It’s not unusual for a tune to carry on with two or more names, or for two or more tunes to share the same name. It is rare though to be able to track that divergence to a moment in time. Missouri fiddler Pete McMahan (pronounced Mac-muh-han) was a frequent competitor at Weiser in the ’60s and ’70s. Phil Williams recorded him and included this tune on the Voyager LP ‘Weiser Jam Session,’ an album I have long treasured. Somehow in the production process the old name, Snowshoes, jumped ship and Spotted Pony settled down in its place. These things happen – all too often in my case. Not long after that (mid ’70s) I became aware of a tune that was in rapid ascendance around Seattle called Spotted Pony, the name many fiddlers know it by today. Though it shares the errant name from the LP, this version has some distinct differences to Pete’s while versions under the name Snowshoes are closer in form to Pete’s – Benny Thomasson, Katrina Nicolayeff and Kenny Brank for example.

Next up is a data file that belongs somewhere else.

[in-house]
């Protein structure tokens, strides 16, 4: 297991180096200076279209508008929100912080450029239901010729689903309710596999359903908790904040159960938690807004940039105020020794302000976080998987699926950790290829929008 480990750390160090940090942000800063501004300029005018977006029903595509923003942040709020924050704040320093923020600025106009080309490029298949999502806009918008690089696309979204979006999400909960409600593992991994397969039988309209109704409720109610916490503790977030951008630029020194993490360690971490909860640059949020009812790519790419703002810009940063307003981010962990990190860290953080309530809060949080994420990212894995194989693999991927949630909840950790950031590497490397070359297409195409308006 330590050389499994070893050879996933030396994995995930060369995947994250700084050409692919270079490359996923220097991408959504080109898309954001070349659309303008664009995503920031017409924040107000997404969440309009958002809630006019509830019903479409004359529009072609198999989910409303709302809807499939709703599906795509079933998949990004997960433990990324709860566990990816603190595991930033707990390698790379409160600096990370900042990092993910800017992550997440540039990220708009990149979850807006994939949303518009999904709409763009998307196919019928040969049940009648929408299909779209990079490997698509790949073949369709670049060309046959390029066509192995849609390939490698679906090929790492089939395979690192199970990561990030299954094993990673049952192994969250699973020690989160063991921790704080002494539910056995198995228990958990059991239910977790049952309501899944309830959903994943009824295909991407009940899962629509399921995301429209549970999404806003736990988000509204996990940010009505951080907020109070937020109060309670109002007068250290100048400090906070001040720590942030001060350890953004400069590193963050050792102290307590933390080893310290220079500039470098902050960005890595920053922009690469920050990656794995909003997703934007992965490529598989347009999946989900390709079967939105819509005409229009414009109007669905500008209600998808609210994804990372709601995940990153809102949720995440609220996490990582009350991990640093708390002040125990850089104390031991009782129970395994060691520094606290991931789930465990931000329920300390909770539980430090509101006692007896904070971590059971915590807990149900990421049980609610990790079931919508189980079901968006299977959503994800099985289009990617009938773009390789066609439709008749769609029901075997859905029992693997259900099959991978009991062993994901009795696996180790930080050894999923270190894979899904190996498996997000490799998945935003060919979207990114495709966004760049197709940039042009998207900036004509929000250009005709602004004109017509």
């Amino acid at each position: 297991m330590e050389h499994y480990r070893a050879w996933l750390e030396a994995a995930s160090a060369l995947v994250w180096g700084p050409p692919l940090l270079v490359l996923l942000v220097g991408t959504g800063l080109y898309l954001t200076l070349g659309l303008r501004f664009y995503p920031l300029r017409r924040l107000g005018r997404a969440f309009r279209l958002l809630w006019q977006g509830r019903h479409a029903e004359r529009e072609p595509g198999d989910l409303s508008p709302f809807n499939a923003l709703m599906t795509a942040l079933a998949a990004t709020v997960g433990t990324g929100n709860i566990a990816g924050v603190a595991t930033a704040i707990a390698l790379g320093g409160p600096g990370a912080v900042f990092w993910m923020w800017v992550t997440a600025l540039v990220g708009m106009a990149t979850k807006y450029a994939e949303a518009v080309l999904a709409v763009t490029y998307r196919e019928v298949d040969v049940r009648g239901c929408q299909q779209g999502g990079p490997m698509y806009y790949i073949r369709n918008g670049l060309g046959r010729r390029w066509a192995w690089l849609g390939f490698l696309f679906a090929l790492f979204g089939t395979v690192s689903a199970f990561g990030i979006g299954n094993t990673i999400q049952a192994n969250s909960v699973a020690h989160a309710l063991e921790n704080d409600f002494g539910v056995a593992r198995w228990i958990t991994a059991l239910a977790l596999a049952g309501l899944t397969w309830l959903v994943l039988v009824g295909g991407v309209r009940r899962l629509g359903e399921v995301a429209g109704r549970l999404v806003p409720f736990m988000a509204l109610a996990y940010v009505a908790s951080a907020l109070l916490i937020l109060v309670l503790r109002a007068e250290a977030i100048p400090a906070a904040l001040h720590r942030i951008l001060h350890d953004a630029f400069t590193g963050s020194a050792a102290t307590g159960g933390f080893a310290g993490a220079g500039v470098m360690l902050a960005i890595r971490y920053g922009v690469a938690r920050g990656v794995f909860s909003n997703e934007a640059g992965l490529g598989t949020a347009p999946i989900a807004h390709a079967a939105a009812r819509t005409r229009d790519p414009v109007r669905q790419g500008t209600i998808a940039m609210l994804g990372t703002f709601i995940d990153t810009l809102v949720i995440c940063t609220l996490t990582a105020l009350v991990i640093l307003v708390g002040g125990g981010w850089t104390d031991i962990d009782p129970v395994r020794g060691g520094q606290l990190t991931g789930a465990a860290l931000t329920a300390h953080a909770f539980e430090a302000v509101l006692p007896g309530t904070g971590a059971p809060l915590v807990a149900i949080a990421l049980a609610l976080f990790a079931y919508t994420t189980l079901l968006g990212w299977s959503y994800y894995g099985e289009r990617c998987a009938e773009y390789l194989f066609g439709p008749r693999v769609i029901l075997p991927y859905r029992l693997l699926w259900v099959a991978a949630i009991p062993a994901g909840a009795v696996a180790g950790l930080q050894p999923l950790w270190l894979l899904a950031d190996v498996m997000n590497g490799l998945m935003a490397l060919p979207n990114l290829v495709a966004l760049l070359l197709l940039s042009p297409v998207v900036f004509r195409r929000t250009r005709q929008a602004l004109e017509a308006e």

Apparently some person or persons unknown either learned it from the LP, made significant changes and spread it far and wide or else applied the new name to another version of Snowshoes already floating around. I’ll keep digging and see what turns up. Howard Marshall (Missouri fiddler and sage scholar of all things fiddle in Missouri) swears that Pete always called it Snowshoes. Just to complicate things further, there is actually an entirely different tune, also Missouri-ish and also in D, called Spotted Pony (see Charlie Walden’s “Traditional Fiddle Music of Missouri”). And now back to Pete McMahan. He was one heck of a square dance fiddler. You can hear him play Snowshoes and 49 more tunes on his Voyager CD #366 and you can read much more of his quite interesting story. In short though, he was born (1918) in central Missouri, started learning to fiddle from a prominent local fiddler, Clark Atterberry, at the age of six. His mother played back up on the pump organ for dances and his sisters also played fiddle. As a teenager he played for many a Saturday night dance, either on fiddle or backing up other fiddlers on guitar. After the war he married and moved to Arizona for a spell but came back to Columbia and to fiddling in 1965, this time focused more on contesting than playing for dances – and he won plenty. Thanks to everyone who recorded his music. Now I’m heading off to a jam session and if I’m lucky I’ll get Vivian Williams to play Snowshoes. It”s a great one for a jam as well as a dance.
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